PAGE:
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1931-01-03: Hibernian 0-0 Celtic, League Division 1
|Match Pictures | Matches: 1930 - 1931 | 1931 Pictures|
- Ex-Celtic legend Jimmy McColl (The Sniper) is a veteran in the Hibs team that draws with Celtic, and the Sniper's leading out is praised by the Scotsman reporter, as is the defending of Willie Watson who snuffs out Celtic's main threat, Jimmy McGrory. George Blyth the Hibs goalkeeper had some good saves.
- The New Year holiday fixtures had a flood of surprises with the Hibernians holding Celtic to a draw, Leith Athletic triumphing over Hamilton Academicals, and Hearts falling at what appeared to be the easiest of hurdles at Methil.
- In the English League, Sheffield Wednesday were unable to profit from league-leaders Arsenal's idleness to snatch a nominal lead. Though playing at home, the champions were defeated by their neighbours. Sheffield United by 3-1. Ten goals were equally divided between West Ham United and Aston Villa. All of the bottom-of-the-table clubs gathered points. Manchester United got two with a narrow win over Chelsea, and Blackpool and Grimsby Town extracted one each from draws with Blackburn Rovers and Newcastle United respectively.
- A calamitous earthquake has devastated the Hawkes Bay Province of North Island, New Zealand. It is reported that 129 people have been killed, and the damage, which is enormous, cannot be even estimated. The seaport of Napier has been laid in ruins, and the town of Hastings practically destroyed.
Blyth, Wilkinson, Urquhart, Dick, Watson, McFarlane, Taylor, H. Brown, Main, Jimmy McColl, C. Brown.
J. Thomson, Cook, McGonagle, Wilson, McStay, Geatons, R. Thomson, A. Thomson, McGrory, Scarff, Napier.
Referee: M. C. Hutton (Glasgow).
- Match Report (see end of page below)
ArticlesThe Scotsman - Monday, 5th January 1931, page 5
HIBERNIANS HOLD THE CELTIC.
On the first visit to Edinburgh for the season the Celtic had to be content with a division of the points in a keen game against the Hibernians at Easter Road.
That the Celtic men were the better lot was scarcely ever in question; yet their superior skill and finer teamwork were not enough to break down the Hibernians’ defence, in which Blyth the goalkeeper and Watson, at centre-half played a conspicuous part. Watson, a tall, strongly-built player, recently recruited from Stoneyburn, gave a vigorous lead in subduing McGrory. His tactics were purely of a repressive kind but his ready foot and sound judgement in lead play made him a valuable unit in the side.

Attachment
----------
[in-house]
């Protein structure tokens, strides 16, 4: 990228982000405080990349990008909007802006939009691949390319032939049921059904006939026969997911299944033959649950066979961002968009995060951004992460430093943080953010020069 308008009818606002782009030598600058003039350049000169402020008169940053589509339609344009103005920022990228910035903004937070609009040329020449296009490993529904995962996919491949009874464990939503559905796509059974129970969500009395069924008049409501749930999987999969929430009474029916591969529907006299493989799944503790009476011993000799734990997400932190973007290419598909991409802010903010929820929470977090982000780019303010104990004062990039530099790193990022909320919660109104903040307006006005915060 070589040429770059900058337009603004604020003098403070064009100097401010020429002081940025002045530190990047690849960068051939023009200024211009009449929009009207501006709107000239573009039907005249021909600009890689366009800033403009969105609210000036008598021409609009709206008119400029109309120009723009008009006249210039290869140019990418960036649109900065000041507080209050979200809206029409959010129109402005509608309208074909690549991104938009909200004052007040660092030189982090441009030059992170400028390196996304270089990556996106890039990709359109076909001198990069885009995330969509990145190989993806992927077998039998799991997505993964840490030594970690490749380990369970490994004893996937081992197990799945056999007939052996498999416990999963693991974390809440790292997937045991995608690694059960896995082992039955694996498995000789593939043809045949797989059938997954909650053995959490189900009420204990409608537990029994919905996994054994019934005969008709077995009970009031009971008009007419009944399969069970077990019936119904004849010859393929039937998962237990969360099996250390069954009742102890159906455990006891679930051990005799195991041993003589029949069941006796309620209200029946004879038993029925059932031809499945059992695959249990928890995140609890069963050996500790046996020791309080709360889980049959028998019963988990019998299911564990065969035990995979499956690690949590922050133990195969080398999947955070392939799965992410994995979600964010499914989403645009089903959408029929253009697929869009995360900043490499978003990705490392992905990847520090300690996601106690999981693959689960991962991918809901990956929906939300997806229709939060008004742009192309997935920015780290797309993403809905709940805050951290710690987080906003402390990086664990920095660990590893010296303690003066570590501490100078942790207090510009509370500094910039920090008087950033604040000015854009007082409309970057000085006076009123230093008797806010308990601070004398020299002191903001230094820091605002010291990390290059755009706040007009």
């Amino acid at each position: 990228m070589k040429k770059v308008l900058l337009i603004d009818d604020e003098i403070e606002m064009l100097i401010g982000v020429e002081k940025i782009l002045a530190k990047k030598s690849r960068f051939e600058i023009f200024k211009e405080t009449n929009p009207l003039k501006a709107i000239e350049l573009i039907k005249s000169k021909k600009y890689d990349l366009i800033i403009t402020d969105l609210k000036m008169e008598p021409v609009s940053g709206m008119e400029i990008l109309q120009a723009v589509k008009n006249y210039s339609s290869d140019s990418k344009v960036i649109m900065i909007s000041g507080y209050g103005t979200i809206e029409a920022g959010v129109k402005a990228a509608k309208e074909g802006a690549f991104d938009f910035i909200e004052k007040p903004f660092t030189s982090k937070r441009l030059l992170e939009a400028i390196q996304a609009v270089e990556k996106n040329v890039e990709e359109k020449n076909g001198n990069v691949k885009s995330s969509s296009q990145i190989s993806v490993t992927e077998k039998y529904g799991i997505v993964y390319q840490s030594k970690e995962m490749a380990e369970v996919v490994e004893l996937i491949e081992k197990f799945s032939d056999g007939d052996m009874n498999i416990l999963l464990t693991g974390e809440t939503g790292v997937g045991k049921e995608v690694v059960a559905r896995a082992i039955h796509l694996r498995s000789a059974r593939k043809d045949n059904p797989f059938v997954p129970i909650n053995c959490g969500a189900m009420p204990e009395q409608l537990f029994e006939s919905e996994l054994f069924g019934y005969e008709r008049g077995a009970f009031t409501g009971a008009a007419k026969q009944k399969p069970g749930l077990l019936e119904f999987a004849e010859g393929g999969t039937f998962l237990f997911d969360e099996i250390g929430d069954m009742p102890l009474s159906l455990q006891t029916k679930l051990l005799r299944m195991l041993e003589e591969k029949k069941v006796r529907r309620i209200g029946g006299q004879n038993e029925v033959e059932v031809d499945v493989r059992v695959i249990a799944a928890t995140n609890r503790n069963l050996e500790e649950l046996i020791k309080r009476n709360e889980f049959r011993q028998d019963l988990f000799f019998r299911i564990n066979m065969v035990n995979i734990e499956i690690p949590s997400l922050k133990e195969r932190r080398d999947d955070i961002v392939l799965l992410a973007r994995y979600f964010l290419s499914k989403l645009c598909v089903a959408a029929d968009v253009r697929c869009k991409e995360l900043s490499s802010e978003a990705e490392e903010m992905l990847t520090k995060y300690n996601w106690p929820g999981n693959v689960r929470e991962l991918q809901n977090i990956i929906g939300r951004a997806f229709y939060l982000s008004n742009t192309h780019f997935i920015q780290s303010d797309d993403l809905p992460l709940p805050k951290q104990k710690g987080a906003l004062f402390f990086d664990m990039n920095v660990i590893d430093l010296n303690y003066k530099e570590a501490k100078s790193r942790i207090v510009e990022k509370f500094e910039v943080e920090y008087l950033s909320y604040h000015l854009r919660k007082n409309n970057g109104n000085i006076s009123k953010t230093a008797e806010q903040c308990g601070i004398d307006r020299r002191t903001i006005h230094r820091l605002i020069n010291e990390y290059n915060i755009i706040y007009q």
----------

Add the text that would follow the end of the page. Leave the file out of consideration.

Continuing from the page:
McGrory had relatively few shots at goal. He had one cleverly hooked ball in the first half which BIyth did well to grip, but otherwise he got little scope and was a disadvantage in being an inch or two shorter than Watson.
The Celtic left wing was very active in both periods of the game. Napier was prominent with good shooting and crossing and it was from him that Blyth made his best saves. McColl’s leading-out made the Hibernians’ left wing lively, and C. Brown troubled the Celtic defence more than any other forward.
Except for a couple of strong shots early in the second half Taylor did little on the Hibernian right wing. The Hibernians took a lot out of themselves, but made a plucky challenge in the second half, when McFarlane backed up the left wing strongly.
Scrimmages in the Hibernian goal in bad light during the last ten minutes created excitement, and Blyth was cheered repeatedly for saves on the goal-line. On the whole, the Hibernians earned their draw.
There were 24,000 spectators.
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